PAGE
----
Gist :- Apple Is Not Consumer Friendly” – Zuckerberg Fires Back At Apple’s CEO, Tim Cook

Facebook CEO Mark Zuckerberg remained silent
for far too long following the revelation that a
shady political consultancy called Cambridge
Analytica was able to steal personal data
belonging to an estimated 50 million people
using Facebook’s own tools. Now that Zuckerberg
has broken his silence, however, he can’t stop
talking. The Facebook co-founder and chief
executive issued an initial statement nearly two
weeks ago, and he has since apologized in a
full-page newspaper ad as well as in several

interviews. Of course, we’ve all been down this
road many times before. Facebook screws up,
Zuckerberg apologizes, Facebook makes a few
changes to privacy controls, and the commotion
slowly fades away until the next big privacy
scandal pops up. Lather, rinse, repeat.

The Cambridge Analytica scandal is a big one,
though. It is perhaps one of the biggest privacy
scandals in Facebook’s history, which is long
and full of privacy scandals. Using Facebook’s
developer tools, the company was able to
harvest private data belonging to more than 50
million Facebook users by circulating a fake
“personality quiz” that was completed by only a
few hundred thousand users. Facebook has been
the target of a great deal of criticism since a
whistleblower brought this scandal to light, and
now Mark Zuckerberg has responded to one of
Facebook’s highest-profile critics: Apple CEO Tim

Apple’s Tim Cook is the CEO of the biggest
publicly traded company in the United States,
and he used the Facebook/Cambridge Analytica
scandal as an opportunity to remind the world
that Apple values its customers’ privacy. While
companies like Facebook and Google make
money by learning as much as possible about
users to serve them targeted advertisements,

Apple makes money by overcharging for cell
phones. Both strategies have pros and cons, but
the latter prevents Apple from having to deal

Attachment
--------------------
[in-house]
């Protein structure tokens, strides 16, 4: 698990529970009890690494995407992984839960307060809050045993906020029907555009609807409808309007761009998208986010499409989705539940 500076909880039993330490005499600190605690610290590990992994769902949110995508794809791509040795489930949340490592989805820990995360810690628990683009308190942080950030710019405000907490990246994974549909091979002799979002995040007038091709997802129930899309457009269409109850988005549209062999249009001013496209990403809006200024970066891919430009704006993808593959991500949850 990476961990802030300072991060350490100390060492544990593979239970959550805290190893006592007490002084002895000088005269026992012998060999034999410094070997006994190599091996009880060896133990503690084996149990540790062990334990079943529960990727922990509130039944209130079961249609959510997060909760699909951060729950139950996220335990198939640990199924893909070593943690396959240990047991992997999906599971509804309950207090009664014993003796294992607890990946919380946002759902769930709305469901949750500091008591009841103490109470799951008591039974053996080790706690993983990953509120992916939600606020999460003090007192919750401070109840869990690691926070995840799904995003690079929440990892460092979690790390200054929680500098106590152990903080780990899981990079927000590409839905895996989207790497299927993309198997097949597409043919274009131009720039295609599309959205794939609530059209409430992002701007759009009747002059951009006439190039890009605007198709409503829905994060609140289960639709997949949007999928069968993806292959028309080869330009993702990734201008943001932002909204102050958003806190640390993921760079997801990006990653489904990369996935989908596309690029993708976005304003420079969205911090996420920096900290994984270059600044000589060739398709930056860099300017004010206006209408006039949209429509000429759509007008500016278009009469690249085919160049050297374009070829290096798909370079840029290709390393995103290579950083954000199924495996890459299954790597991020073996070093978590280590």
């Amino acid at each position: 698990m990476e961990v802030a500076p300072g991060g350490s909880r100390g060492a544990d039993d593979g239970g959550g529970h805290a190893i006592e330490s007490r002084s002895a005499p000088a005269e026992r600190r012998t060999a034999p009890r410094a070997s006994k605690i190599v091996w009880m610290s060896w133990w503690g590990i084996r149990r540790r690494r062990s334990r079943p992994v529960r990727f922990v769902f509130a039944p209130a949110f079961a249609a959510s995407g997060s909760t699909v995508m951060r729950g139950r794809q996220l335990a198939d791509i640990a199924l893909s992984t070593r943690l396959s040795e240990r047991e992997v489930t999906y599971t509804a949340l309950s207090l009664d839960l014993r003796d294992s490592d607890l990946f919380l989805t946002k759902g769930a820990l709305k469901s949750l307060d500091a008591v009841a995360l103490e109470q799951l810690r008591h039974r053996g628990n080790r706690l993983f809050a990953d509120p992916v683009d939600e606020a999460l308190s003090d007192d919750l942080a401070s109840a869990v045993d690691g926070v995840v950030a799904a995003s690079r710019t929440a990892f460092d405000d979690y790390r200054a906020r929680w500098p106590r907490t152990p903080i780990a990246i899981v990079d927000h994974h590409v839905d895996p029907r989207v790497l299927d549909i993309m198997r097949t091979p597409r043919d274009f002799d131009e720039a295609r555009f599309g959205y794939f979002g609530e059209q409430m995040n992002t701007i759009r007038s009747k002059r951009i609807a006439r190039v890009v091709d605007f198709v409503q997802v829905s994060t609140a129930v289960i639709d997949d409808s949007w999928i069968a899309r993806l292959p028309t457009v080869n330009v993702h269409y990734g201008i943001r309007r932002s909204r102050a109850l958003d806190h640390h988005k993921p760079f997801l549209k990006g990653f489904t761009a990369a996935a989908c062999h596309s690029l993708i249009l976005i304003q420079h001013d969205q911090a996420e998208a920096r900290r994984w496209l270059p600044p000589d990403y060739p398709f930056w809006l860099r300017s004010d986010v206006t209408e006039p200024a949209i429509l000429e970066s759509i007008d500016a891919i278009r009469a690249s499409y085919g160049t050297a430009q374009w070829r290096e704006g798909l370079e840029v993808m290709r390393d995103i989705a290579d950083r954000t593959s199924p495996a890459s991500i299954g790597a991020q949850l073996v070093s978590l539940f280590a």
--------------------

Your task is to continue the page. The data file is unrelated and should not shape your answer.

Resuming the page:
with the blowback from privacy scandals akin to
Facebook’s current predicament.

In an interview on MSNBC with host Chris Hayes
last week, Cook had a lot to say about Facebook
and its most recent privacy scandal. When
Hayes asked the CEO what he would do if he
ever found himself in Zuckerberg’s current
situation, he offered a great response: “I
wouldn’t be in this situation.”

As we all know, the user is the product with
free services like Google’s search engine or
Facebook’s social network. Google and Facebook
are advertising companies. Cook reiterated that
Apple doesn’t collect data and sell ads the way
Facebook does, so the customer is not the

“[Apple could] make a ton of money if we
monetized our customer,” Cook told Hayes
during the interview. “We’ve elected not to do

Cook continued, “I think it’s an invasion of
privacy. I think it’s – privacy to us is a human
right. It’s a civil liberty, and in something that
is unique to America, this is like freedom of
speech and freedom of the press and privacy is
right up there for us. And so, we’ve always
done this. This is not something that we just
started last week when we saw something
happening. We’ve been doing this for years.”

Well, it’s been almost a week since that
interview, and now Facebook CEO Mark
Zuckerberg has finally issued a public response.
In an interview on a podcast with Vox co-
founder Ezra Klein, Zuckerberg called Cook’s
remarks “extremely glib and not aligned with
the truth.” He went even further, suggesting
that Cook was quick to tear apart Facebook’s
business model when his company’s own model
isn’t very consumer friendly.

“I think it’s important that we don’t all get
Stockholm Syndrome and let the companies that
work hard to charge you more convince you
that they actually care more about you,”
Zuckerberg said. “Because that sounds
ridiculous to me.”

Zuckerberg went on to explain that Facebook is
one of several ad-supported online products,
claiming that its goal is to connect everyone,
even those who cannot afford to pay for such a
service. “The reality here is that if you want to
build a service that helps connect everyone in
the world, then there are a lot of people can’t
afford to pay,” he said. “And therefore, as
with a lot of media, having an advertising-
supported model is the only rational model that
can support building this service to reach

2 thoughts on “Gist :- Apple Is Not Consumer Friendly” – Zuckerberg Fires Back At Apple’s CEO, Tim Cook

  • April 14, 2018 at 7:00 am

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  • April 14, 2018 at 7:06 am

    Stunning story there. What occurred after? Thanks!

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